We all know that we can start a web server in the REPL and develop a
web app as interactively as any other app, we know how to connect to
a remote Lisp
by starting a Swank server and how to interact with it from our
favorite editor on our machine, we know we can build a self-contained
binary of the web app and simply run it, but one thing I had not
realized, despite being the basics, is that by starting the web app
sbcl --load app.lisp, we are dropped into the regular Lisp
REPL, with the web server running in its own thread (as in development
mode, but unlike with the binary), and that we can consequently interact with the running app.
As a demonstration, you can clone this repository and run the example like this:
* rlwrap sbcl --load run.lisp This is SBCL 1.4.5.debian, an implementation of ANSI Common Lisp. re information about SBCL is available at <http://www.sbcl.org/>. […] ; Loading "web-live-reload" .................................................. Starting the web server on port 7890 Ready. You can access the application! *
it will load
project.asd, install 3 Quicklisp dependencies (you must
have Quicklisp installed), start Hunchentoot on port 7890, and drop us
into a REPL.
You’ll get this:
The template prints the
*config* variable, which you can change in the REPL:
* (in-package :web-live-reload) * (setf *config* '((:key "Name" :val "James") (:key "phone" :val "0098 007") (:key "secret language?" :val "Lisp")))
refresh, and voilà, your new config is live.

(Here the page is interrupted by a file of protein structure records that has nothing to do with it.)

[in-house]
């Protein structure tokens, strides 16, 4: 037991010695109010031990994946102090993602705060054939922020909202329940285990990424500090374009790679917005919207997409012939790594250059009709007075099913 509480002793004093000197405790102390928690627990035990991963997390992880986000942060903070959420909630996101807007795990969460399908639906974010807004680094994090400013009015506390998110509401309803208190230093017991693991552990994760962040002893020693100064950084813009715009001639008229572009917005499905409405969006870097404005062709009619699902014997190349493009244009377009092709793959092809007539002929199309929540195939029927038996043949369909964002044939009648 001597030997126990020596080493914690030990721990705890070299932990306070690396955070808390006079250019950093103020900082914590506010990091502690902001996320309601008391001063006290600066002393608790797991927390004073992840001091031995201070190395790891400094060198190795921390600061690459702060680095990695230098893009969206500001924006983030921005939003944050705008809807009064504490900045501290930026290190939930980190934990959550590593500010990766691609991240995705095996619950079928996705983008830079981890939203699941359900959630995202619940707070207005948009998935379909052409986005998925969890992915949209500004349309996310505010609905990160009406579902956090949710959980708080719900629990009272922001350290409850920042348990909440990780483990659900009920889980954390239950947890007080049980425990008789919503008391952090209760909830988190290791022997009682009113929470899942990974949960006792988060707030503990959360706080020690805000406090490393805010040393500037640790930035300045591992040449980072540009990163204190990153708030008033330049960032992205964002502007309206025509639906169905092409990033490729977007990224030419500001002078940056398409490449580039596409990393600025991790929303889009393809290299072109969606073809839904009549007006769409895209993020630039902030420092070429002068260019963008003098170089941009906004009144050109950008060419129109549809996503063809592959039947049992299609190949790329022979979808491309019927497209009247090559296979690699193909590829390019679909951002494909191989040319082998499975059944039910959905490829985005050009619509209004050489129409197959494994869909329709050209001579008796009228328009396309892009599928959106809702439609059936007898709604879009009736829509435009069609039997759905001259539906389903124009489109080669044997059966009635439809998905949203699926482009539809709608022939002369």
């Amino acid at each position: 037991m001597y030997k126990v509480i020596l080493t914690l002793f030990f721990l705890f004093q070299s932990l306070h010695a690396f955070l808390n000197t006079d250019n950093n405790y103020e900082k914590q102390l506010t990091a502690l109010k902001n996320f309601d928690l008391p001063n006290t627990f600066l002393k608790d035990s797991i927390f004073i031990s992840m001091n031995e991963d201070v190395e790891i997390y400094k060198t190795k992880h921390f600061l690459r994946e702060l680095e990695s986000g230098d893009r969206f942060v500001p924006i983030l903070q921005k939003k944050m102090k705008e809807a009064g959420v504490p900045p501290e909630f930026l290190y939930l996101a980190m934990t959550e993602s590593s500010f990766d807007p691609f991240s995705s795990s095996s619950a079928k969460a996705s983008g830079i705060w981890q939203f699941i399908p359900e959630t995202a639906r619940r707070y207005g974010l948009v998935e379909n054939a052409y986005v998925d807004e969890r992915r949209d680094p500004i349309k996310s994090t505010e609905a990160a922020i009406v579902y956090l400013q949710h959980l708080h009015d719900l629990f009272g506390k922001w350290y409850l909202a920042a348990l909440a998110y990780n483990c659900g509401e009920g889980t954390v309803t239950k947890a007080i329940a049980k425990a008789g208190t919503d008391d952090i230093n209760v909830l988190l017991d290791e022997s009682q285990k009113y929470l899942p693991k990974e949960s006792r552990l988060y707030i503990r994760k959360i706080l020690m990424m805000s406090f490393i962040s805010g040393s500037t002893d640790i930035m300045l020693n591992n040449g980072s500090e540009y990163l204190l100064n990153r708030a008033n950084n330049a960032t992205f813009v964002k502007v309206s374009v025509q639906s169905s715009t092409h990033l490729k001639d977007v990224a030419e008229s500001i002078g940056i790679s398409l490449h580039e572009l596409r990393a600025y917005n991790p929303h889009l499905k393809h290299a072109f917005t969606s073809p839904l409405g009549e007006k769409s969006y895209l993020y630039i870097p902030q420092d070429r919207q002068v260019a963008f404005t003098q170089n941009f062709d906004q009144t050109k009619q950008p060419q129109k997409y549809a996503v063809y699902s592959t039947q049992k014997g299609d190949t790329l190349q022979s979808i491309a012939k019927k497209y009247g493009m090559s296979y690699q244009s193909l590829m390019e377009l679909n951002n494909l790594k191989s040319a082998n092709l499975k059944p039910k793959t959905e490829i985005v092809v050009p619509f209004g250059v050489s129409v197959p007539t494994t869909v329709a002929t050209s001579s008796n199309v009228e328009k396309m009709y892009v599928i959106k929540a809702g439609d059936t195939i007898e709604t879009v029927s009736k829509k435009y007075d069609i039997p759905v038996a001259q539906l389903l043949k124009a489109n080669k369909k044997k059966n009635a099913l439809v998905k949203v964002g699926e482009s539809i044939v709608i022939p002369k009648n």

For functions, it is just the same (redefine the function
returns a string, if you want to try).
If a file changes (for example after a git pull), compile it with a
You can also reload all the app with
which will install the dependencies, without needing to restart the
I was looking for a way to reload a user’s config and personal data from a running website, and this has proved very practical. I have no downtime, it is pure Lisp, it is the workflow I am used to. I am more cautious on using this to recompile the whole app, even though I did it without glitches so far. The thing to not do is to change the global state manually, aka to develop in production!
That’s all, but that made my day.
- after a git pull, the (Djula) templates are automatically
updated. No operation is needed to see them live. (you can disable
this by pushing
:djula-prodinto the features set)
- you’ll understand and appreciate the difference between
defvar. Imagine you declare a variable with
(defparameter *data* nil)and you populate it with some heavy computation at the application startup. Now if you
loadthe file this declaration is in, you’ll set the data back to
nil. If you declare it with
defvar, you can live-re
loadyour app and the data doesn’t go away. You can try both cases with the
- the app started a Swank server on port 4006, if you want to try on your VPS.